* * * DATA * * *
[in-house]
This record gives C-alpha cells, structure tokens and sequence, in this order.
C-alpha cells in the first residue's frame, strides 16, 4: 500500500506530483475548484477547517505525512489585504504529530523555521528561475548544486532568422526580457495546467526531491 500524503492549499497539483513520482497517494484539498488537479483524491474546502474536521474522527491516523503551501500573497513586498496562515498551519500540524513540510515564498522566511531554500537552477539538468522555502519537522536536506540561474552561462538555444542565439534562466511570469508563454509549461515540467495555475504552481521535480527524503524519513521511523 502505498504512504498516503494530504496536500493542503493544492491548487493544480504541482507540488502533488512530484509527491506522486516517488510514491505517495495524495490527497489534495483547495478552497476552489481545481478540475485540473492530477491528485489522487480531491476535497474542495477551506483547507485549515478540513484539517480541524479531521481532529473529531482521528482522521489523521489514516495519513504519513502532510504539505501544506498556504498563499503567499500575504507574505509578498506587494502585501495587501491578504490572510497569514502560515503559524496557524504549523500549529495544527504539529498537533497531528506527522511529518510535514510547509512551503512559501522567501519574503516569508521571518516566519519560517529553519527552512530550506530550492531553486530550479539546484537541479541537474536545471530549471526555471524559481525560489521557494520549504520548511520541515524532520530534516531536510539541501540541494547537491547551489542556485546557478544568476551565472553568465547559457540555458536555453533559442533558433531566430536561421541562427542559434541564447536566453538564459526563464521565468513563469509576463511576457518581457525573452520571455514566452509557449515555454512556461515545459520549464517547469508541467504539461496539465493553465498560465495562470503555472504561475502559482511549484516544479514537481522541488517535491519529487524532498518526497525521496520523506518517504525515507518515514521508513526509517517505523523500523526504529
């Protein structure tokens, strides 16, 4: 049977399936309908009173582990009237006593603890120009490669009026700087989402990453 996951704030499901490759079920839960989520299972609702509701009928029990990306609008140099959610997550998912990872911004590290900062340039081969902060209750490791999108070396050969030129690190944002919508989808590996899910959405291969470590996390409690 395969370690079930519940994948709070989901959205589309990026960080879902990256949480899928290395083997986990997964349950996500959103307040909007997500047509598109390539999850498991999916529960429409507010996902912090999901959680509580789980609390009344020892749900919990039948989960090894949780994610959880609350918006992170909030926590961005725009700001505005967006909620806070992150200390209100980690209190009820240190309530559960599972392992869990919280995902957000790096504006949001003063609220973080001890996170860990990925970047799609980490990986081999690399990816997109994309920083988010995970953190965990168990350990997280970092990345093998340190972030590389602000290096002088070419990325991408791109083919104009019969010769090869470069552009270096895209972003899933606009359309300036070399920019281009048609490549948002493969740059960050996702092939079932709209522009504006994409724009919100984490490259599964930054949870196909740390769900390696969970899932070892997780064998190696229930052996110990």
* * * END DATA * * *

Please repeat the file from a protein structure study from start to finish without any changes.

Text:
[in-house]
This record gives C-alpha cells, structure tokens and sequence, in this order.
C-alpha cells in the first residue's frame, strides 16, 4: 500500500506530483475548484477547517505525512489585504504529530523555521528561475548544486532568422526580457495546467526531491 500524503492549499497539483513520482497517494484539498488537479483524491474546502474536521474522527491516523503551501500573497513586498496562515498551519500540524513540510515564498522566511531554500537552477539538468522555502519537522536536506540561474552561462538555444542565439534562466511570469508563454509549461515540467495555475504552481521535480527524503524519513521511523 502505498504512504498516503494530504496536500493542503493544492491548487493544480504541482507540488502533488512530484509527491506522486516517488510514491505517495495524495490527497489534495483547495478552497476552489481545481478540475485540473492530477491528485489522487480531491476535497474542495477551506483547507485549515478540513484539517480541524479531521481532529473529531482521528482522521489523521489514516495519513504519513502532510504539505501544506498556504498563499503567499500575504507574505509578498506587494502585501495587501491578504490572510497569514502560515503559524496557524504549523500549529495544527504539529498537533497531528506527522511529518510535514510547509512551503512559501522567501519574503516569508521571518516566519519560517529553519527552512530550506530550492531553486530550479539546484537541479541537474536545471530549471526555471524559481525560489521557494520549504520548511520541515524532520530534516531536510539541501540541494547537491547551489542556485546557478544568476551565472553568465547559457540555458536555453533559442533558433531566430536561421541562427542559434541564447536566453538564459526563464521565468513563469509576463511576457518581457525573452520571455514566452509557449515555454512556461515545459520549464517547469508541467504539461496539465493553465498560465495562470503555472504561475502559482511549484516544479514537481522541488517535491519529487524532498518526497525521496520523506518517504525515507518515514521508513526509517517505523523500523526504529
């Protein structure tokens, strides 16, 4: 049977399936309908009173582990009237006593603890120009490669009026700087989402990453 996951704030499901490759079920839960989520299972609702509701009928029990990306609008140099959610997550998912990872911004590290900062340039081969902060209750490791999108070396050969030129690190944002919508989808590996899910959405291969470590996390409690 395969370690079930519940994948709070989901959205589309990026960080879902990256949480899928290395083997986990997964349950996500959103307040909007997500047509598109390539999850498991999916529960429409507010996902912090999901959680509580789980609390009344020892749900919990039948989960090894949780994610959880609350918006992170909030926590961005725009700001505005967006909620806070992150200390209100980690209190009820240190309530559960599972392992869990919280995902957000790096504006949001003063609220973080001890996170860990990925970047799609980490990986081999690399990816997109994309920083988010995970953190965990168990350990997280970092990345093998340190972030590389602000290096002088070419990325991408791109083919104009019969010769090869470069552009270096895209972003899933606009359309300036070399920019281009048609490549948002493969740059960050996702092939079932709209522009504006994409724009919100984490490259599964930054949870196909740390769900390696969970899932070892997780064998190696229930052996110990």